of victories. It did, however, develop a team that was full of fight and able to
come back after defeat.
Theodore Huge, center, was the main cog on the offense and a tower of
strength on the defense. Evans, Frances, Hardy, and Miller, for forwards, did
their share in every game; while Carlozzi, Shroeder and Gooeh, guards, all
played consistent basket ball.
SUMMARY OF GAMES PLAYED
Kent State 18 Ashland 24
Kent State 11 Dayton 26
Kent State 15 Baldwin-Wallace 32
Kent State 22 Cleve. Spencerians 18
Kent State 23 Davey Institute 13
Kent State 17 Cleve. Spencerians 21
Kent State 10 Hiram 48
Kent State 30 Davey Institute 20
Kent State 25 Akron U 48
Kent State 35 John Marshall 12
The spring days
of '22 on Kent State's Athle
old, small, and large training
put, clearing the hurdles, throwing the discus
cinders on tli
jumping, vaulting and runnin
whip in to
shape for the
"Speed Carnival ".
( Jakes ai
were marked off of the menu.
two dates a w
?ek was the
thrown away, and earlv hours
were kept by —
anyway, on t
certain day, local athletes met with
jlood in their eyes. It was
the survival of the fittest, each man for himself. F
given for a
first, three points for
a second, and one point for a
Pinach took hig
l honors by copping off three
firsts, one second, and one
g nineteen points. Dietz ran second w
a total of sixteen points.
was a c
lose third with fifteen points.
10(1 Yard Dash (lD/i sec
1 — Pinach
2 — lluxom
High Jump (5 ft. 1 in.
1 — Dietz
Mile Run (5 min. 18 sec.
Pole Valt (8 ft. 6 in.)
2 — Fillmore
Half Mile (2 min. 18 sec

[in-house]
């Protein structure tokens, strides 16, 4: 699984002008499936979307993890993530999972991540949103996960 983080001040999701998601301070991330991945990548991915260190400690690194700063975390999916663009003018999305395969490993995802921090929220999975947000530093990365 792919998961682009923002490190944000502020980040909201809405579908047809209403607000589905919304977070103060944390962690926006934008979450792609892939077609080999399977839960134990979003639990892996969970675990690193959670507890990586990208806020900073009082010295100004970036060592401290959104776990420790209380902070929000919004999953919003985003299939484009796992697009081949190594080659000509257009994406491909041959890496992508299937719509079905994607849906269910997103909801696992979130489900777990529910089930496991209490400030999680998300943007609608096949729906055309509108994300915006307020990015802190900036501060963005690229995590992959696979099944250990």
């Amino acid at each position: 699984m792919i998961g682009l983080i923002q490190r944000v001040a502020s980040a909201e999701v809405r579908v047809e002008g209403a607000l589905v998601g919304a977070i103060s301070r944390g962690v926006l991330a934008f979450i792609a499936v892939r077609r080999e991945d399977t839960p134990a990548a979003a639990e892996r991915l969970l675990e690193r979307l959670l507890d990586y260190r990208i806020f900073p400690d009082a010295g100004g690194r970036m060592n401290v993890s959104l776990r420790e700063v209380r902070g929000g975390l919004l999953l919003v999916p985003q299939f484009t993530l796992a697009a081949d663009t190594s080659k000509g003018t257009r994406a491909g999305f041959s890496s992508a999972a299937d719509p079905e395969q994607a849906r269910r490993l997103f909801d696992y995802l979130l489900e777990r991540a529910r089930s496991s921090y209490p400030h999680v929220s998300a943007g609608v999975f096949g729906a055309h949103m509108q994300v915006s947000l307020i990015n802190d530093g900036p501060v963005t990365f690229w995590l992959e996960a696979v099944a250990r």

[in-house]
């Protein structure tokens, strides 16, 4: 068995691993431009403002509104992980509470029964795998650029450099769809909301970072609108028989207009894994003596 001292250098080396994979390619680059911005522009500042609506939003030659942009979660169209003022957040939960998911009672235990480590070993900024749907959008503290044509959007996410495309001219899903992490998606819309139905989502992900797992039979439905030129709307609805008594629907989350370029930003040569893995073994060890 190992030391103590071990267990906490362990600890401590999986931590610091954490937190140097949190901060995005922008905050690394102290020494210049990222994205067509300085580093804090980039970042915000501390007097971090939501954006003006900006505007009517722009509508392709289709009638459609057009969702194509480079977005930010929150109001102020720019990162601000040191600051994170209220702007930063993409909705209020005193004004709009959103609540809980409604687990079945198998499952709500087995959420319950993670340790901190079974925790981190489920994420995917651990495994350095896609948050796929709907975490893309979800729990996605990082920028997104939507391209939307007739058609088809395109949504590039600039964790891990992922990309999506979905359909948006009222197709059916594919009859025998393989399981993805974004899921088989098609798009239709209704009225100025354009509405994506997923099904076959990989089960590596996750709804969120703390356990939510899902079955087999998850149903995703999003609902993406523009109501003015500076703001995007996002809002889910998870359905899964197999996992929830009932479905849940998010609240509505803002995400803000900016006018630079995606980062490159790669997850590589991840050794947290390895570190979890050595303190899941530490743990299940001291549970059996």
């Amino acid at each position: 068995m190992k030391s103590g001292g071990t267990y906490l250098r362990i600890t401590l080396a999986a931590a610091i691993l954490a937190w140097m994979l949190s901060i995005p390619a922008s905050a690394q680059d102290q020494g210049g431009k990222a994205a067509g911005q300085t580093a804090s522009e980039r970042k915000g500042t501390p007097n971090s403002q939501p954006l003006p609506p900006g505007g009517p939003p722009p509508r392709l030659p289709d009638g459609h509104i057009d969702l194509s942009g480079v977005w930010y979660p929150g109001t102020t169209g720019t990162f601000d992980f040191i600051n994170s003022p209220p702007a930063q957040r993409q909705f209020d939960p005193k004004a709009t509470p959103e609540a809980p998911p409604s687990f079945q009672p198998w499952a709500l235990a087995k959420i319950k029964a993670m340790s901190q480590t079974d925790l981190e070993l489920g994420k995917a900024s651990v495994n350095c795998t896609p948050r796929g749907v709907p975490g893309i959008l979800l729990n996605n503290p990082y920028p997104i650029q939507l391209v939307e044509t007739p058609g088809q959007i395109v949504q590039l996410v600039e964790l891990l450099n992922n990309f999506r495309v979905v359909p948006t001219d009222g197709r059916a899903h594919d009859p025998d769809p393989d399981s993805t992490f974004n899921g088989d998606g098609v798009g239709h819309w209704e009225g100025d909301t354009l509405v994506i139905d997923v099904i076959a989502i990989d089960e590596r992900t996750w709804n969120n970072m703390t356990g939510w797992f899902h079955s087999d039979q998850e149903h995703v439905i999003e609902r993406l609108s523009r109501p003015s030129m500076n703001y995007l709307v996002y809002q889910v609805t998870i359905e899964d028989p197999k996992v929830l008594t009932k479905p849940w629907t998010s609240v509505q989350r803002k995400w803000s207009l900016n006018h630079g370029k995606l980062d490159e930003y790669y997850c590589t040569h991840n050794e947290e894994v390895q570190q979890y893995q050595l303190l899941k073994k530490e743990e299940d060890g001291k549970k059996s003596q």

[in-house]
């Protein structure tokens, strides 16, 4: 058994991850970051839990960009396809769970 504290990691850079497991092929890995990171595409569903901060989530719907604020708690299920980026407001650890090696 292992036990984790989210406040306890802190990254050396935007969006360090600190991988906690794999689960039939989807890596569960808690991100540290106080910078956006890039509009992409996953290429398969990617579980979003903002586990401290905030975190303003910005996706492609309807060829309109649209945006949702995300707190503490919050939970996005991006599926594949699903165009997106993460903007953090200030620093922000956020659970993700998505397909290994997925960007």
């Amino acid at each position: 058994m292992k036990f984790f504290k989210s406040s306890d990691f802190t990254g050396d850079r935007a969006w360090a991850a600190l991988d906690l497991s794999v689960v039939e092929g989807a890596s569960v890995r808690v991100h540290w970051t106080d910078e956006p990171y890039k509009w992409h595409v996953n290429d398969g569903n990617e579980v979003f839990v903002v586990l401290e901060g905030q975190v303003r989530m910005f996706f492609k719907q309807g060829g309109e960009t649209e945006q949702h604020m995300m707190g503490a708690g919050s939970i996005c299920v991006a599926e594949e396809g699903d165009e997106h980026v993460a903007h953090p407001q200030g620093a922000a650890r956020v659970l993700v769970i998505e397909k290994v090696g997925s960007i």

2 — Schneider
Shot Put (37 ft. 4y 2 in.)
220 Yard Hurdles (80 sec
440 Yard Dash (58y 4 sec
Running Broad Jump (17 ft.
Javelin (105 ft. 6 in.)
1 — Lnxom
''Kent State slaughter Akron University
""Kent State Wallops Spencerian, 17-2"
"Kent State Trims Hiram, 4-3"
15-5 ' "
These are the headlines which for once in the history of Kent State ap-
peared in newspapers. Why shouldn't such a successful season occur when
Cook, Scheitz, Hostettler, Elker, Swigart, and Fillmore were always on the
diamond. Xot only were these stars always in action hut Hoffee. Kirk. Rogers.
Dietz, and Weinman were experts at the hat. The pitching was responsible for
the victories. Swigart had a corking curve hall ami baffling change of pace
while Fillmore displayed big league form in the latter part of the season.
Hostettler as captain and Evans as manager piloted the team to a successful
Besides these Inter-Collegiate contests, all the student body enjoyed in-
tra-mural game between the "Spring Beauties" and the "Hibernators." Be-
fore the first ball was thrown a skunk cabbage parade was staged under the
leadership of Carnahan, "Hot-Rock", and Moore for the benefit of the "Spring-
Despite the fact that the Appropriations limit the amount of supplies that
are purchased for the base ball team, Coach Chandler is to be commended for
the able manner in which he has secured results. The base ball teams at Kent
State are very largely dependent upon the heavy influx of students May 1st.
This arrangement does not allow the coach any time to whip a team together.
Never-the-less he has inculcated into his warriors the fighting spirit and the
victories have come as a result.
Page One Hundred
(girls' laate lall
There is an old adage that says "anticipation is half of the realization".